Simon Collins

Simon Collins is the Herald’s social issues reporter.

New opportunity for crowded families

Fitalika (L) and Sione Leha'uli with their children at the opening of the Matanikolo Housing Project in Mangere. Photo / Sarah Ivey
Fitalika (L) and Sione Leha'uli with their children at the opening of the Matanikolo Housing Project in Mangere. Photo / Sarah Ivey

Twenty-two families who have mostly been doubling up with relatives in overcrowded homes finally have room to breathe in a new housing project opened by a Tongan princess in Mangere.

Storeman Sione Leha'uli, his wife Fitalika and what were then their two children were living with Mrs Leha'uli's parents, grandparents, her brother and his wife and two children - 12 people in a crowded Mangere house.

They were the first to move last August into one of 22 new houses built by the Tongan Methodist Church on a vacant 6.4 ha block in Donnell Ave that it bought from Housing NZ for $210,000 in 1994. It has taken 20 years to get the first houses built, thanks to a $4.3 million grant from the Government's social housing fund in 2012.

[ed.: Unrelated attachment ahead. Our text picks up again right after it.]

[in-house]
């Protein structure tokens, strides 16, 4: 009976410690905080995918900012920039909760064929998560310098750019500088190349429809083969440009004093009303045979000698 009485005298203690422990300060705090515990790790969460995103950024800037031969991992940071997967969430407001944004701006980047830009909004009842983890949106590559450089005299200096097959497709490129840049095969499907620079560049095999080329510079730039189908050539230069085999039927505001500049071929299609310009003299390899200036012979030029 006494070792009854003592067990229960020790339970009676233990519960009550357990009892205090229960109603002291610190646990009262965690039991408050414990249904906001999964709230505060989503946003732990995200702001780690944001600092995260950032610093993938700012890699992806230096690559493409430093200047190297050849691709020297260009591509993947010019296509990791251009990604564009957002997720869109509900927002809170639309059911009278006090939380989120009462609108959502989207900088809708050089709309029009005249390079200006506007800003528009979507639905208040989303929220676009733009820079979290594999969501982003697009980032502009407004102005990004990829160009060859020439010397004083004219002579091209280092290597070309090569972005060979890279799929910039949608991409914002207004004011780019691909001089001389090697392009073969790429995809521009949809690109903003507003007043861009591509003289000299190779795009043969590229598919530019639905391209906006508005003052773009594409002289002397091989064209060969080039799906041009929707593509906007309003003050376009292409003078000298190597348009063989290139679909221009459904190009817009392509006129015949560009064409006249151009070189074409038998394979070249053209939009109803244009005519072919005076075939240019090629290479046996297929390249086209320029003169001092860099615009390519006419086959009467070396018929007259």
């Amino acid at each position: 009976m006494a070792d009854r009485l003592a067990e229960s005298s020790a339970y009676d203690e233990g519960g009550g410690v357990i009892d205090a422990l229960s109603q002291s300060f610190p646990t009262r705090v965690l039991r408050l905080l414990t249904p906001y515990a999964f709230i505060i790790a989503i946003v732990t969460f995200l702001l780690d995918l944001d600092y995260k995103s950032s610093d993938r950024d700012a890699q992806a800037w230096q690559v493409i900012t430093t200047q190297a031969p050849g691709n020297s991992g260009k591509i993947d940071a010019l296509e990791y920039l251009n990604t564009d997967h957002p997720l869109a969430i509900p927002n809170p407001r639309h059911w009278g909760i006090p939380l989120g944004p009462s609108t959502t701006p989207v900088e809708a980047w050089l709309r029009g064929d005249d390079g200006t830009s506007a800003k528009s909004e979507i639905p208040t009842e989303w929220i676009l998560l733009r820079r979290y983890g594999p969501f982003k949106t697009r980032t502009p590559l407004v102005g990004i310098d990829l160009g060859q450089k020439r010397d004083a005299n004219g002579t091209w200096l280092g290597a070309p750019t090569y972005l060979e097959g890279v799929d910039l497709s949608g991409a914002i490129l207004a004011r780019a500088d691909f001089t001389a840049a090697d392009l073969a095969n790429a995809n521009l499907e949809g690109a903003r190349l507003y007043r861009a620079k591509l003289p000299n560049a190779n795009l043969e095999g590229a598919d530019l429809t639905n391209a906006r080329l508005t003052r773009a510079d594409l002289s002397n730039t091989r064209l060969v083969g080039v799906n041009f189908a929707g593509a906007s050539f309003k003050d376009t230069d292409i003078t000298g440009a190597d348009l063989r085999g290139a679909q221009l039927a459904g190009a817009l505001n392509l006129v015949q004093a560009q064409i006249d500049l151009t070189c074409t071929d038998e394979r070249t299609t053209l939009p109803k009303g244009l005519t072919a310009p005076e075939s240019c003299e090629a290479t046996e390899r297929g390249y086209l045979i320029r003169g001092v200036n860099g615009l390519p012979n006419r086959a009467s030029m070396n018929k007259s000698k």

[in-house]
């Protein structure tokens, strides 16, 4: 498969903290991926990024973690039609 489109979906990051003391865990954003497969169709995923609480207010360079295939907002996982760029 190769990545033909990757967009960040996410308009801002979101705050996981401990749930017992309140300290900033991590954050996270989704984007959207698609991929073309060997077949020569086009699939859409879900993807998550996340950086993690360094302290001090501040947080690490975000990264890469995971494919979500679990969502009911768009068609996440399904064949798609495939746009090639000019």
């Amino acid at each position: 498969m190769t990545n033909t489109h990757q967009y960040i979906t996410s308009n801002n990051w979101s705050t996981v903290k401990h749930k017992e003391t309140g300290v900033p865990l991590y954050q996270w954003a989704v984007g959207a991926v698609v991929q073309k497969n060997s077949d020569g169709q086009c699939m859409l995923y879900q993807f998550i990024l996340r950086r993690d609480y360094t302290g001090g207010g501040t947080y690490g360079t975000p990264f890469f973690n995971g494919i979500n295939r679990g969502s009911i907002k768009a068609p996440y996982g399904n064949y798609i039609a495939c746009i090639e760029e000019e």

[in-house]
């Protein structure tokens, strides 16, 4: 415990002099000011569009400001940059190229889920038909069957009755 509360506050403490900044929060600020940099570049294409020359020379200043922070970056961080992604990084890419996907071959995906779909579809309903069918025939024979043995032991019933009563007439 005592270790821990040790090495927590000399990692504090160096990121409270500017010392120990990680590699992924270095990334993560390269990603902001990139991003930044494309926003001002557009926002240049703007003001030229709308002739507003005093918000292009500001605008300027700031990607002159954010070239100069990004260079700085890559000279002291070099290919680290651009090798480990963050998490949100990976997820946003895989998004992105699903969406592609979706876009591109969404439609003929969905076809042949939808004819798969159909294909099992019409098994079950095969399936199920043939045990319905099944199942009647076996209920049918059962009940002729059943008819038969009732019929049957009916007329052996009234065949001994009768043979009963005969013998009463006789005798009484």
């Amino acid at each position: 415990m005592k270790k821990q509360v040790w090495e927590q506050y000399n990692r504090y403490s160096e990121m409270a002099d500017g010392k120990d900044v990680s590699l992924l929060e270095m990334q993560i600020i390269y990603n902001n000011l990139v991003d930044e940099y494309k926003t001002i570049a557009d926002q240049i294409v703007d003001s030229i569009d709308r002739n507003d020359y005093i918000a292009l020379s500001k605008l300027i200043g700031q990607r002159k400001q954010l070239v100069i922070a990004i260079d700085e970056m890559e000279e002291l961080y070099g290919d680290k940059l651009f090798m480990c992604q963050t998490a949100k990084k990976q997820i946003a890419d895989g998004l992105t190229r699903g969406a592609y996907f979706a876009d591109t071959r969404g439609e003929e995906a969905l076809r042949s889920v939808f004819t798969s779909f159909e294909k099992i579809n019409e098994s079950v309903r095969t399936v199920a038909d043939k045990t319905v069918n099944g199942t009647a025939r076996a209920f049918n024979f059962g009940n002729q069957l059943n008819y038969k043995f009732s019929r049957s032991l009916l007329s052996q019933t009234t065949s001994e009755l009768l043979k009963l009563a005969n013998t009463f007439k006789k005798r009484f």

Former Tongan prime minister Prince Fatafehi Tu'ipelehake named the land "Matanikolo", or "Gateway", symbolising "the gate for families to enter homes for their children to have space".

Today, the late prince's daughter, Princess Mele Siu'-i-Likutapu Kalanivalu Fotofili, officially opened the houses and unveiled a sign for the new street, Fatafehi Place.

Mrs Leha'uli had only just moved out of her parents' house when her baby daughter Annette was born in September.

"We had to move out before I gave birth," she said.

Another woman, who declined to be named, said she and her 17-year-old son had been sleeping in the living room of her brother's house because the bedrooms were already full with her brother and his wife, her brother's son and his wife and three children and the son of another sister who lives in Tonga.

Another family, fabricator Siosaia Mafile'o and his wife Seinisia and three children, were crammed into a two-bedroom house and now have a three-bedroom home for themselves.

Bruce Stone of Airedale Property, the Methodist social housing agency, said the Government grant paid half of the project's $8.6 million cost. The rest came from the land value and a bank loan. Rents are set at 80 per cent of market value, or $310 for a three-bedroom house.

Housing Minister Nick Smith said the Government would consider a new funding application for the next stage of 14 pensioner units.

"The social housing fund had an agreed allocation of $104 million that carries through to the end of the 2014-15 financial year," he said. "One of the issues for the Budget is going to be what form that might take beyond 2015."

- NZ Herald

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